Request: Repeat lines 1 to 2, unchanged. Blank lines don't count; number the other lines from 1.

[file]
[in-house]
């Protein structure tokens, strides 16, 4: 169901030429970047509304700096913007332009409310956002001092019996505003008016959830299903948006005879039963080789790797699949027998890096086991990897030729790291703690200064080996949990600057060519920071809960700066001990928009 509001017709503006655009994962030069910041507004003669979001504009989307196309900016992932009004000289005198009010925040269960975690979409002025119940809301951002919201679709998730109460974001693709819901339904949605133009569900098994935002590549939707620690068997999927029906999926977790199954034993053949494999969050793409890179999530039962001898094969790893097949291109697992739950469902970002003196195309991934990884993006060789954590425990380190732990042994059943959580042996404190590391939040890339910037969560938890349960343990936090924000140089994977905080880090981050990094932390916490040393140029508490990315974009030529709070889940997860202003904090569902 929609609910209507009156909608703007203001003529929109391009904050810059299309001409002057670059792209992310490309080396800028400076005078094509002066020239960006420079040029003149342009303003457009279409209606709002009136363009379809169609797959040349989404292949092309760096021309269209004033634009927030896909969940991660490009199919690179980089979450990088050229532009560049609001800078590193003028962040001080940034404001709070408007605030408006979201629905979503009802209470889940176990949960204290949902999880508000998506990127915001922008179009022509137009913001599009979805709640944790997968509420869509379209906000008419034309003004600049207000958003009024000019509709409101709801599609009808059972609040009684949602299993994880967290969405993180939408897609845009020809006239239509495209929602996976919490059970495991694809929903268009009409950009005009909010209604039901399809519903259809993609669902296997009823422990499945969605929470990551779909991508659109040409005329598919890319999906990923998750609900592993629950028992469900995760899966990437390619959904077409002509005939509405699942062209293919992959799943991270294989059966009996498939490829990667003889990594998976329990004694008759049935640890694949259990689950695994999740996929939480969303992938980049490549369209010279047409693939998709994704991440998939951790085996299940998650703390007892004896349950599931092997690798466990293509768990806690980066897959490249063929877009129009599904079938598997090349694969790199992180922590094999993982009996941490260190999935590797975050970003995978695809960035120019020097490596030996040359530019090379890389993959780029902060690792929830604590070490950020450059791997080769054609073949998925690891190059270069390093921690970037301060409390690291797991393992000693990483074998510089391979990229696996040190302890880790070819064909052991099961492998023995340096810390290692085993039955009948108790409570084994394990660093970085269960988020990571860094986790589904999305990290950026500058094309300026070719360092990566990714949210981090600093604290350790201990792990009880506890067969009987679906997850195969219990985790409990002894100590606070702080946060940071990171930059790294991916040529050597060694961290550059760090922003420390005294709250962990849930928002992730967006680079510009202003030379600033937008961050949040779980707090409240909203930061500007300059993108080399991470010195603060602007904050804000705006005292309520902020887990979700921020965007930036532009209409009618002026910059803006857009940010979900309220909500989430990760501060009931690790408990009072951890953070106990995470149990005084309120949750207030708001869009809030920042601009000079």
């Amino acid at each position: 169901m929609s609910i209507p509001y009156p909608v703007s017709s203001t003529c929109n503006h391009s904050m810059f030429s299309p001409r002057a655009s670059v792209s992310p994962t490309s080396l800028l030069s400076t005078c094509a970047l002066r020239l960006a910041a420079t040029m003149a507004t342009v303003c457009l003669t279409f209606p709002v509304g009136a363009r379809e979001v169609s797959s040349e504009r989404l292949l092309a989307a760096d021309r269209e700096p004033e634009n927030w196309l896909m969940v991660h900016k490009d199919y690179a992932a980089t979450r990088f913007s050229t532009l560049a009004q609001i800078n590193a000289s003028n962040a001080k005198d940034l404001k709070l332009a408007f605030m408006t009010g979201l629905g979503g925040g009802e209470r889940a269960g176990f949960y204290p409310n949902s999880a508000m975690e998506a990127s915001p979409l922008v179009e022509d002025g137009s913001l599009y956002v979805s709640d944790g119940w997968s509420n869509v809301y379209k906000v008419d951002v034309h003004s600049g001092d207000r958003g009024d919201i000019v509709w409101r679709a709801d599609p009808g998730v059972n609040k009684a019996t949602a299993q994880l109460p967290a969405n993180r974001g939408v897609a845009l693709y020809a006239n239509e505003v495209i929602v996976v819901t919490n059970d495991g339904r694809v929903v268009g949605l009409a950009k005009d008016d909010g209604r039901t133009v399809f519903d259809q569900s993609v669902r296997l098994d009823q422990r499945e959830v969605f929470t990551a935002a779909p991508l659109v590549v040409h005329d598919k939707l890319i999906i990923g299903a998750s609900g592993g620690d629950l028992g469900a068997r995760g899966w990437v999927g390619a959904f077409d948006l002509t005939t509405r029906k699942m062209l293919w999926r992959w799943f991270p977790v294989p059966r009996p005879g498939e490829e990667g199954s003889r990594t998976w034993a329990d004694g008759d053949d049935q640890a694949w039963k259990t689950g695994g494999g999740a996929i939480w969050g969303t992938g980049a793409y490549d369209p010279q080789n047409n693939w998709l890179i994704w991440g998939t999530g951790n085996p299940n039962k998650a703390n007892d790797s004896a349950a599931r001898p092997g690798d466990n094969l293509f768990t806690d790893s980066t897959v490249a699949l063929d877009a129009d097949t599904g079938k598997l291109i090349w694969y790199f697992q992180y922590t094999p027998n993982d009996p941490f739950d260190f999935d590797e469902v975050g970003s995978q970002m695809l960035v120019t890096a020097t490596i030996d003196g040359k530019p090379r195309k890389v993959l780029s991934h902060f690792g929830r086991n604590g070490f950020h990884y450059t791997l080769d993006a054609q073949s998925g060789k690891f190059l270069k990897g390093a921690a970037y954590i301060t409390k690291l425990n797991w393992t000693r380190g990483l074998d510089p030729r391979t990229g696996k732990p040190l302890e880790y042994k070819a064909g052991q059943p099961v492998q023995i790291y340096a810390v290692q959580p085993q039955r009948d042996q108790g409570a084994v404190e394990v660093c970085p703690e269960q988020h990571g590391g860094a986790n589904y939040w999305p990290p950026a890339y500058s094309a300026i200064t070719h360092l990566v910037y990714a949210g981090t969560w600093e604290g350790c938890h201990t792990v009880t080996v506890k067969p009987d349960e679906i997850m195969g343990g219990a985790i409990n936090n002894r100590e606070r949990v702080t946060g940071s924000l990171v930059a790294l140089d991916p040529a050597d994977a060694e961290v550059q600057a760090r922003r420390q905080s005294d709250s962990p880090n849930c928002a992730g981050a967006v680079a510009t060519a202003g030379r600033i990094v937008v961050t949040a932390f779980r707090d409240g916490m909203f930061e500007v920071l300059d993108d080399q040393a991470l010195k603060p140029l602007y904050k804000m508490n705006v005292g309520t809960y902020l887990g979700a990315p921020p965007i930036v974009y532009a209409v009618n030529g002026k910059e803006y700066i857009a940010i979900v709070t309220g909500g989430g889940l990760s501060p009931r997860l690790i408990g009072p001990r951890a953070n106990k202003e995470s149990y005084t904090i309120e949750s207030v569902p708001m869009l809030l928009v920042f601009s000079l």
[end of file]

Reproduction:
[in-house]
């Protein structure tokens, strides 16, 4: 169901030429970047509304700096913007332009409310956002001092019996505003008016959830299903948006005879039963080789790797699949027998890096086991990897030729790291703690200064080996949990600057060519920071809960700066001990928009 509001017709503006655009994962030069910041507004003669979001504009989307196309900016992932009004000289005198009010925040269960975690979409002025119940809301951002919201679709998730109460974001693709819901339904949605133009569900098994935002590549939707620690068997999927029906999926977790199954034993053949494999969050793409890179999530039962001898094969790893097949291109697992739950469902970002003196195309991934990884993006060789954590425990380190732990042994059943959580042996404190590391939040890339910037969560938890349960343990936090924000140089994977905080880090981050990094932390916490040393140029508490990315974009030529709070889940997860202003904090569902 929609609910209507009156909608703007203001003529929109391009904050810059299309001409002057670059792209992310490309080396800028400076005078094509002066020239960006420079040029003149342009303003457009279409209606709002009136363009379809169609797959040349989404292949092309760096021309269209004033634009927030896909969940991660490009199919690179980089979450990088050229532009560049609001800078590193003028962040001080940034404001709070408007605030408006979201629905979503009802209470889940176990949960204290949902999880508000998506990127915001922008179009022509137009913001599009979805709640944790997968509420869509379209906000008419034309003004600049207000958003009024000019509709409101709801599609009808059972609040009684949602299993994880967290969405993180939408897609845009020809006239239509495209929602996976919490059970495991694809929903268009009409950009005009909010209604039901399809519903259809993609669902296997009823422990499945969605929470990551779909991508659109040409005329598919890319999906990923998750609900592993629950028992469900995760899966990437390619959904077409002509005939509405699942062209293919992959799943991270294989059966009996498939490829990667003889990594998976329990004694008759049935640890694949259990689950695994999740996929939480969303992938980049490549369209010279047409693939998709994704991440998939951790085996299940998650703390007892004896349950599931092997690798466990293509768990806690980066897959490249063929877009129009599904079938598997090349694969790199992180922590094999993982009996941490260190999935590797975050970003995978695809960035120019020097490596030996040359530019090379890389993959780029902060690792929830604590070490950020450059791997080769054609073949998925690891190059270069390093921690970037301060409390690291797991393992000693990483074998510089391979990229696996040190302890880790070819064909052991099961492998023995340096810390290692085993039955009948108790409570084994394990660093970085269960988020990571860094986790589904999305990290950026500058094309300026070719360092990566990714949210981090600093604290350790201990792990009880506890067969009987679906997850195969219990985790409990002894100590606070702080946060940071990171930059790294991916040529050597060694961290550059760090922003420390005294709250962990849930928002992730967006680079510009202003030379600033937008961050949040779980707090409240909203930061500007300059993108080399991470010195603060602007904050804000705006005292309520902020887990979700921020965007930036532009209409009618002026910059803006857009940010979900309220909500989430990760501060009931690790408990009072951890953070106990995470149990005084309120949750207030708001869009809030920042601009000079």